When people talk about versatile and multipurpose plants, mint always tops the list as it can be infused with all kind of goodies from smoothies, essential oils to beauty products and still be useful. What makes it even more loved is the fact that it is available in various varieties such as peppermint and spearmint and again it can be used as a powerful medicinal herb. Besides if it wasn’t for mint then the world would be a pretty horrible place thanks to the tons and tons of people who suffer from halitosis and turn to mint for rescue. In other words, there is nothing you can’t do with mint because you will still find it in your favorite cuisines. Most garden owners freak out at the thought of planting mint as it tends to spread very quickly while others buy it. But if it is your favorite why don’t you grow your own and enjoy the convenience of using mint fresh from the garden whenever you need it and in whichever amount you require. If you are wondering how it is grown, then don’t worry because the guide below will leave no stone unturned in the mint growing process such that by the time you finish reading, you will be off to your garden to plant it.
Get your mint
By now we assume you have it, but if not, then not to worry because this guide gives you the A to Z of mint and that includes even where to get it. Anyway enough of the meaningless banter, you can use either seeds or a cut a sprig from a pre-existing mint plant. However, it is more advisable that you get a sprig because growing your mint from scratch is quite hectic. Cut a four-inch sprig from an existing plant and then place it in a glass of water. It does not need a lot of leaves; in fact, you should remove any leaves that are below the water line. After about seven days you will notice white roots appearing, leave it for another week and then now follow the steps below.
As mentioned earlier, mint grows quite fast, and as much as you’d want to plant it directly on the soil, it is not advisable as it may take over your garden. That’s because it grows by underground root runners. Once the roots begin showing, transfer it to a container as this aids in preventing it from taking over your garden. It should be a 12 to 16 inch pot so that it may support its rapid growth. Also ensure that the container or barrel in which you’ve put it in contains no cracks or else you’ll find it in your lettuce, tomatoes, green beans or any other plants you have in your garden. Because mint requires well-drained soils, add a water-retaining polymer in the barrel to aid in that. This step is also known as potting.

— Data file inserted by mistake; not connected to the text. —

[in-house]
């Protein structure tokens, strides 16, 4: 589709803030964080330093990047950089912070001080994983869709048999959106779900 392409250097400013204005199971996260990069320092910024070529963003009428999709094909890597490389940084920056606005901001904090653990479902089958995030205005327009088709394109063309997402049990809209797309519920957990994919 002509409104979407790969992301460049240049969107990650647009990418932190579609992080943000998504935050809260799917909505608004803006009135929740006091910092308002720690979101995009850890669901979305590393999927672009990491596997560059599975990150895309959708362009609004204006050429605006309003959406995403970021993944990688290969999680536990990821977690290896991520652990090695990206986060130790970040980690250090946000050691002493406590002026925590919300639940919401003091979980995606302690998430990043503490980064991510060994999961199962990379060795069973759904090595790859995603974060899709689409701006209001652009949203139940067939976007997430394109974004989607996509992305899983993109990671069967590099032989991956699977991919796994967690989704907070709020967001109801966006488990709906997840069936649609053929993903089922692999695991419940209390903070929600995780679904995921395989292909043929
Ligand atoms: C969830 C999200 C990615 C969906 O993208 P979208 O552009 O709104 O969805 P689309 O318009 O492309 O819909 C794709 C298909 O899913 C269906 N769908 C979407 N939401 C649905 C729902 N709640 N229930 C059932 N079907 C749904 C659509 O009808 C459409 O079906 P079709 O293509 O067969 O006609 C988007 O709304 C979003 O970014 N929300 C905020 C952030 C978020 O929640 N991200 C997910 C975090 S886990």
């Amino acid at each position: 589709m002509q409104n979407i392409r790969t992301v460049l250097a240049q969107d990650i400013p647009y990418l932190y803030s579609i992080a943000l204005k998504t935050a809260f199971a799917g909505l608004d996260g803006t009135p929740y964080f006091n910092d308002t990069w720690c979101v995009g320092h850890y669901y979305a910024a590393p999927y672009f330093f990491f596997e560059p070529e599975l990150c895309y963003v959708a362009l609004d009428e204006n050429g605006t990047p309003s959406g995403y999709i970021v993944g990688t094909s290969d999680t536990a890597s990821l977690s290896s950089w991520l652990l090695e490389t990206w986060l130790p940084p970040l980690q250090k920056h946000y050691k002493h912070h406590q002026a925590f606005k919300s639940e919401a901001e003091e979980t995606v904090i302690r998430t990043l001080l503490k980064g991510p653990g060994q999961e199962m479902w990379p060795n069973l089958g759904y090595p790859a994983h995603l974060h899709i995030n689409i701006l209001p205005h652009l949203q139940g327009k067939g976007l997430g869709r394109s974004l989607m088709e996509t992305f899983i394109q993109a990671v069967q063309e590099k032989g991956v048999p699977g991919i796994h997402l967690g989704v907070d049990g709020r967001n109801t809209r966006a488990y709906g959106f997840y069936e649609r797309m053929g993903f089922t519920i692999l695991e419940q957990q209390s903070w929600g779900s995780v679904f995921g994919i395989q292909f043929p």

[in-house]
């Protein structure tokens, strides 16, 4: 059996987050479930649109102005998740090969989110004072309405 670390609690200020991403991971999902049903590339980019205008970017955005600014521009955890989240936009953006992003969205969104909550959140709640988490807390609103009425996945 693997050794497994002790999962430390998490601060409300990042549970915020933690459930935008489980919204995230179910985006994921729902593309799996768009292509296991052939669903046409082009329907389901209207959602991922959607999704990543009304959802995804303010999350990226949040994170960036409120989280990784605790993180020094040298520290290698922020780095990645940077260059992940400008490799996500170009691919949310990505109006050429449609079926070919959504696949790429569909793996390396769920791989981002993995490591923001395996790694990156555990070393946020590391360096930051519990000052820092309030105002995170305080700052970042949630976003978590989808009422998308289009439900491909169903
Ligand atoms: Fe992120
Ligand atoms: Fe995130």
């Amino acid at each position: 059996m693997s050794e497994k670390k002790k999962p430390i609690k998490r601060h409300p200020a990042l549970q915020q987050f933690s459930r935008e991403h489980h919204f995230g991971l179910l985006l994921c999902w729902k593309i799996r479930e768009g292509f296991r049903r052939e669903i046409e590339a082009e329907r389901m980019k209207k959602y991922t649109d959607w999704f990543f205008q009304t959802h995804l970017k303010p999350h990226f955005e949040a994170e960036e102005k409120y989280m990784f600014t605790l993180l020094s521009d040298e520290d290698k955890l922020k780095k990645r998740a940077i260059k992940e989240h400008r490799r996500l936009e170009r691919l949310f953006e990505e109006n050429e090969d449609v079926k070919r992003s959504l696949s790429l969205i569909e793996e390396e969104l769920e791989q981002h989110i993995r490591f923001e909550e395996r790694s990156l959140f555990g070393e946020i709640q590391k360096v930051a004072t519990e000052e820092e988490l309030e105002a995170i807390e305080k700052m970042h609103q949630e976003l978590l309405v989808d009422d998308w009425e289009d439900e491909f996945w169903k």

Plant the container
Once you plant it in a bucket and put enough well-drained soil, now dig a hole and submerge the bucket in it until only about 2 inches of it is left above the ground. This will ensure that the roots won’t ramble all over your landscape causing you frustrations. If you are planting multiple mint containers, ensure that you leave a 5-inch gap between them so you can give room to each mint plant to grow. However, if it is for personal use, about two of them are enough because as shown earlier, mint boasts rapid growth and will grow back a few days after you cut it.
Water the mint adequately
One of mint’s growth conditions is that it requires well drained and moist soils. So even if you have a polymer in the container, ensure that you water it frequently especially in the first year, but do not overdo it because if it soaks, then it won’t grow well.
You can harvest it at any size you desire by pinching off stems. However, if you want a bumper harvest, for instance, if you are having a barbeque and planning to use it for flavoring or garnishing, wait until just before the bloom and cut the whole plant on the first or second set of leaves. This is the best time as it is full and has more intense flavor.
Pest and disease
Thanks to their strong scent, most mint plants are rarely attacked by pest and diseases. However, they are still vulnerable to white and black flies, snails, slugs and spiders thanks to their rugged leaf composition.
Conditions for growth
All mint plants prefer cool, moist spots with partial shade, but they will also thrive in full sun. As mentioned severally in the article, the plant requires moisture and well-drained soils too, so select a damp area in your garden with partial shade or full sun. Collect the soil here and add it to the pot and then transplant it. Even though it tolerates a light frost, it will die during winter because of the cold hence means it is more suited to warm areas. Nevertheless, that should not scare you because they roots are quite steady and it will begin growing back as soon as climatic conditions are right.